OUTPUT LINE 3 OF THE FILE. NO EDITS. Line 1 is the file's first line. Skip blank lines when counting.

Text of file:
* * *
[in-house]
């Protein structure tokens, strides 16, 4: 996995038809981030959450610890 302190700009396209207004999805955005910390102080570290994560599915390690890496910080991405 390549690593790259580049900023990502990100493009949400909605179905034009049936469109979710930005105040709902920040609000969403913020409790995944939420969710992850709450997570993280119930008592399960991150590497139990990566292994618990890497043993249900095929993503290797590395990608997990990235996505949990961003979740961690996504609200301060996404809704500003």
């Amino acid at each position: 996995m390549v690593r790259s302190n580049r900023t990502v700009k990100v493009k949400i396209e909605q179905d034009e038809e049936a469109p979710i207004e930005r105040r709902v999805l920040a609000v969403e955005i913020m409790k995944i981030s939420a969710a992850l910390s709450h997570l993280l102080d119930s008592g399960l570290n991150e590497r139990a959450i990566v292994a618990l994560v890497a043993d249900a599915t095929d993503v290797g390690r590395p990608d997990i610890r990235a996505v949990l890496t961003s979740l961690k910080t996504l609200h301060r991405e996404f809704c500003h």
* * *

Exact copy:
């Amino acid at each position: 996995m390549v690593r790259s302190n580049r900023t990502v700009k990100v493009k949400i396209e909605q179905d034009e038809e049936a469109p979710i207004e930005r105040r709902v999805l920040a609000v969403e955005i913020m409790k995944i981030s939420a969710a992850l910390s709450h997570l993280l102080d119930s008592g399960l570290n991150e590497r139990a959450i990566v292994a618990l994560v890497a043993d249900a599915t095929d993503v290797g390690r590395p990608d997990i610890r990235a996505v949990l890496t961003s979740l961690k910080t996504l609200h301060r991405e996404f809704c500003h």